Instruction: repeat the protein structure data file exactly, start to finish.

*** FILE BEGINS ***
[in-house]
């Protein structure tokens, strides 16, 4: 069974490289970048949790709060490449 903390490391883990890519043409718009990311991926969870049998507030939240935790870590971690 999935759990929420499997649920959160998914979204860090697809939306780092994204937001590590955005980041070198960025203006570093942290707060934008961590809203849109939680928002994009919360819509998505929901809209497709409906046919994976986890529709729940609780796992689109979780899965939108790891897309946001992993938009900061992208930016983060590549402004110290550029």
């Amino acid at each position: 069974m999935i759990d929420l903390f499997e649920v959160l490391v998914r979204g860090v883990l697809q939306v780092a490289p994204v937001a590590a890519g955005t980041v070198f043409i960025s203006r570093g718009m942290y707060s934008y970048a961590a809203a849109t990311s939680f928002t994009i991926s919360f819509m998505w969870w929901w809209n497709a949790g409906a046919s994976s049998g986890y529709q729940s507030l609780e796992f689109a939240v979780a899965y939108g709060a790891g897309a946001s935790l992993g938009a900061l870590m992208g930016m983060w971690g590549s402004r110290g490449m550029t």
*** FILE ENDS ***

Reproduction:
[in-house]
């Protein structure tokens, strides 16, 4: 069974490289970048949790709060490449 903390490391883990890519043409718009990311991926969870049998507030939240935790870590971690 999935759990929420499997649920959160998914979204860090697809939306780092994204937001590590955005980041070198960025203006570093942290707060934008961590809203849109939680928002994009919360819509998505929901809209497709409906046919994976986890529709729940609780796992689109979780899965939108790891897309946001992993938009900061992208930016983060590549402004110290550029």
């Amino acid at each position: 069974m999935i759990d929420l903390f499997e649920v959160l490391v998914r979204g860090v883990l697809q939306v780092a490289p994204v937001a590590a890519g955005t980041v070198f043409i960025s203006r570093g718009m942290y707060s934008y970048a961590a809203a849109t990311s939680f928002t994009i991926s919360f819509m998505w969870w929901w809209n497709a949790g409906a046919s994976s049998g986890y529709q729940s507030l609780e796992f689109a939240v979780a899965y939108g709060a790891g897309a946001s935790l992993g938009a900061l870590m992208g930016m983060w971690g590549s402004r110290g490449m550029t």